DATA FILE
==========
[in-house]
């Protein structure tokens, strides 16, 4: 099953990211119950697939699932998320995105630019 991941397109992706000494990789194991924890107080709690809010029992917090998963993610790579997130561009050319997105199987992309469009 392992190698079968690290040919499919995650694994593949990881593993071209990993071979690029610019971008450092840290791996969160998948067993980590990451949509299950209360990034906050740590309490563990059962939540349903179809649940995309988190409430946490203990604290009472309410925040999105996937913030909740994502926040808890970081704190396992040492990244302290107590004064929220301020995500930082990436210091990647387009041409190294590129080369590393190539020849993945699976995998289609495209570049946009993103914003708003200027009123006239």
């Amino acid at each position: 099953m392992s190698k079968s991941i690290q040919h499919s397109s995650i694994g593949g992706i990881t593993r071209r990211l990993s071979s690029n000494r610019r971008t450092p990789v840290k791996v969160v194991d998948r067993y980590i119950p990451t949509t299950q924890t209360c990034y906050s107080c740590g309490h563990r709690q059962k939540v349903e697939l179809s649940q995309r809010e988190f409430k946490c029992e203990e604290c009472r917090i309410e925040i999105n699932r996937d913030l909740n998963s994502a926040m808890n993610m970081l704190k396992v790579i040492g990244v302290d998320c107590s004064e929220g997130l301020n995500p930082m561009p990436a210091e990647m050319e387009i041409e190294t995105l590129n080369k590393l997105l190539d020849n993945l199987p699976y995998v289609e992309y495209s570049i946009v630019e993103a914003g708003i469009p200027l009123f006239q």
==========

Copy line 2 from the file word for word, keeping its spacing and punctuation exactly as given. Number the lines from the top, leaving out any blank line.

């Protein structure tokens, strides 16, 4: 099953990211119950697939699932998320995105630019 991941397109992706000494990789194991924890107080709690809010029992917090998963993610790579997130561009050319997105199987992309469009 392992190698079968690290040919499919995650694994593949990881593993071209990993071979690029610019971008450092840290791996969160998948067993980590990451949509299950209360990034906050740590309490563990059962939540349903179809649940995309988190409430946490203990604290009472309410925040999105996937913030909740994502926040808890970081704190396992040492990244302290107590004064929220301020995500930082990436210091990647387009041409190294590129080369590393190539020849993945699976995998289609495209570049946009993103914003708003200027009123006239």